Figures: Various Afrikakorps Sets; Nikolai ARB04 Arabs in the Streets 2 resin set. Without a doubt, resin figures allow more detail than plastic ones as exemplified by the three wonderful figures from the Nikolai set. However, the short runs and resulting high cost of resin sets often present an obstacle for collectors.


I hope you enjoyed the photos. As always, comments, suggestions, and questions are always welcome.

  1. What is it about the North African campaign that is so fascinating? I’m not sure why, but it definitely is. Maybe it feels like it was a “clean” campaign, somehow — despite so many thousands dying. Great work on your setups and figures…

    And thanks for visiting my page! I left a reply to your kind comment there…

    • Pete Shuttleworth says:

      Agreed! There were some horrific acts conducted by fanatical fascist Italians and at least one massacre, based on ethnicity, by German troops but as a rule the SS and Gestapo were not involved in the campaign.
      I lived next door to a Desert Rat vet around 8 years ago and he proudly had his commemorative plate, showing the multicultural allied battalions, on display and a picture of him with the Grant he drove in the desert on his wall. Although he preferred “his” Matilda. Some of the DAK who lived as POWs for the remainder of the war were horrified to discover what their counterparts had done in Europe.
      I grew up believing that Rommel and Monty met for secret chess games. Desert Rats and DAK in some cases became penpals. There are also “stories” EG the LRDG versus the Auto Saharan Company, birth of the SAS, Haille Selassie accompanying Gideon Force commandos as “Mr Smith” to raise rebellion against the Italians in East Africa and of course the Aussies and Poles defending Tobruk against a much bigger force… There’s no crazy “Hitler-Ego” tanks and SPGs either, the Americans only really arrived for mop up, although their lend lease AFVs were handy. These facts, I believe, make the African campaign of WW2 much easier to study than other fronts.
      My dad, who was born in 1919, told me he joined the army in 1946. He passed in 1979 when I was 11 and it was only a few years ago I discovered that his medal strip meant he had served 39-45 (til 72 actually) in every theatre except North Africa. My point is Walter my lovely old desert rat neighbour had some fond memories whereas my Dad simply wanted to forget. He still managed to be a cracking dad though!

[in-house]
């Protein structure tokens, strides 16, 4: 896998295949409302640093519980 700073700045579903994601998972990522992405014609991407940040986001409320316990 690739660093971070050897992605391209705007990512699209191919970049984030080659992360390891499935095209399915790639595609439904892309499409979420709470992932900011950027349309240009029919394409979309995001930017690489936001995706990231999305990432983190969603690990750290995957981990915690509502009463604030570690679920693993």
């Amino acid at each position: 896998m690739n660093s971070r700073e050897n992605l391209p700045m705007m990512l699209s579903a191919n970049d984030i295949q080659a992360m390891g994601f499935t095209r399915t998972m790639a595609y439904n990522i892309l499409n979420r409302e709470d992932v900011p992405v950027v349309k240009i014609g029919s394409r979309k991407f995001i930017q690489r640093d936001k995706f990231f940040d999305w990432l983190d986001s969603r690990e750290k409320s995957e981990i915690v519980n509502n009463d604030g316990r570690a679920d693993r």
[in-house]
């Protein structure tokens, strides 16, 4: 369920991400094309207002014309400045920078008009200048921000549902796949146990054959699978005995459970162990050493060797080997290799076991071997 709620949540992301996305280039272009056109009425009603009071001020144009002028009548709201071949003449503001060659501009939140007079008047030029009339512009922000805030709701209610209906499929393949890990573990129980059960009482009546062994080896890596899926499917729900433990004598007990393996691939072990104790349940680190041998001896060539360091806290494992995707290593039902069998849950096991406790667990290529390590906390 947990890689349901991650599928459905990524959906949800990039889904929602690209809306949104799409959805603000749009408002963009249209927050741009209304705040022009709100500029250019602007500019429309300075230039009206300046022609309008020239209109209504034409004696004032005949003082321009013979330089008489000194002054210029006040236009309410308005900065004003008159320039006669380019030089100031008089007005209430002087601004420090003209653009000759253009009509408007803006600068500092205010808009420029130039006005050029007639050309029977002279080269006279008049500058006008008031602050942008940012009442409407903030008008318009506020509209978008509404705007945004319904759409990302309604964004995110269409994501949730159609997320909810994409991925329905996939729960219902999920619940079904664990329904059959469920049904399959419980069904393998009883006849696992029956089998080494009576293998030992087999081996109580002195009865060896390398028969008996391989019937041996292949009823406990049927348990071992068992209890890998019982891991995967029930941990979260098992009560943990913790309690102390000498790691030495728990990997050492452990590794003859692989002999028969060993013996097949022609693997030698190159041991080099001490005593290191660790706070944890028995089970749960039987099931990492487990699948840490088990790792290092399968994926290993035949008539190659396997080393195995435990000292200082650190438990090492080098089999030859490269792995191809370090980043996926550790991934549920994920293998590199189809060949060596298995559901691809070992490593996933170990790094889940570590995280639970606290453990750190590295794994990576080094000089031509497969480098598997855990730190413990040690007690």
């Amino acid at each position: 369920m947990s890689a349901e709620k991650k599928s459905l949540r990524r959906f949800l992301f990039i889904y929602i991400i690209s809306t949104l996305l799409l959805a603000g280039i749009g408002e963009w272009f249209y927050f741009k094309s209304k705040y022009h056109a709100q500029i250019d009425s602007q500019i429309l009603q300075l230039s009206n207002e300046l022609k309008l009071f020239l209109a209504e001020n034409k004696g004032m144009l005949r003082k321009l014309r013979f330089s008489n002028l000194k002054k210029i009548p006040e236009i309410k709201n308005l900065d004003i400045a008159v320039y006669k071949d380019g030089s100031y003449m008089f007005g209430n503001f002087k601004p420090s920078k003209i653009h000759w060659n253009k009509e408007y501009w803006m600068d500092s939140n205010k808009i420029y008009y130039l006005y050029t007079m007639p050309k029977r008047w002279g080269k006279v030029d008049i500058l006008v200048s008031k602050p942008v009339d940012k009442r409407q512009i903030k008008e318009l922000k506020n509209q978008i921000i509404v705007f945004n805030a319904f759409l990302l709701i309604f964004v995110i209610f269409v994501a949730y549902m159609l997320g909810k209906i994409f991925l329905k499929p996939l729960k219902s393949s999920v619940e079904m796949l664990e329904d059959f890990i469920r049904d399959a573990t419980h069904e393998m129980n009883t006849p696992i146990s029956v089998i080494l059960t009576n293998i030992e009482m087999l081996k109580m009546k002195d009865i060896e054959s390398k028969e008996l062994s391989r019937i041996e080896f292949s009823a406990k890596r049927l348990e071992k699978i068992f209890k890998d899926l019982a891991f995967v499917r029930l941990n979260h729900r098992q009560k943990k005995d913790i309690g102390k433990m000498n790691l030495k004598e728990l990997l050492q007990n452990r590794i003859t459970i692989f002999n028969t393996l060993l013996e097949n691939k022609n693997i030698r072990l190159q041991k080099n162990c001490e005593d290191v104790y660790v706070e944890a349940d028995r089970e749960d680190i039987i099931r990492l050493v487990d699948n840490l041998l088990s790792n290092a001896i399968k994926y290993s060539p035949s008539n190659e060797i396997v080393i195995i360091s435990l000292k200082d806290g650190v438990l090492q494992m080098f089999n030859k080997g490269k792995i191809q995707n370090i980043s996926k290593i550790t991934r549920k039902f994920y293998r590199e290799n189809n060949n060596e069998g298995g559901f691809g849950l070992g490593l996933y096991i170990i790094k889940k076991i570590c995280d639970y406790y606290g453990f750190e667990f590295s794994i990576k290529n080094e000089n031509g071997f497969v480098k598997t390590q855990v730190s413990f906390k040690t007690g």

Excellent write up, thanks. I’ve recently bought some Altayas to add to my kit builts and this is really informative! On the allied side there’s also the Oxford Diecast models. Oh and well done on getting some Atlantic DAK! I’d love a box…

      Many Thanks,
      Pete

      • Chris and Pete,

        Thank you both for your kind comments.

        Chris, I’ve written an essay in my head 100 times on why I’ve been fascinated by the Desert War since childhood. In fact, I still have my 40-year-old copy of Airfix Magazine Guide 12, Afrika Korps, (1975) by Bruce Quarrie, which I still consult from time to time. Imagine what kind of book Quarrie could write today with all the 1/72 figures, AFVs, and softskins available nowadays.

        Pete, thanks for sharing your neighbor’s story. You’re absolutely right: Men who served in Africa, whether Allied or Axis, are invariably proud of their service. And thanks for sharing about your dad. He’s part of a generation who put it all on the line and asked for nothing in return — even acknowledgment. On a lighter note, I have a nice collection of Allied Desert War figures, tanks, and softskins (including the ones from Oxford Diecast). I have been planning to do a companion post to the Afrika Korps one.

        Anyhow, thanks guys, for sharing the hobby and taking the time to read my musings.

        Regards,

        chules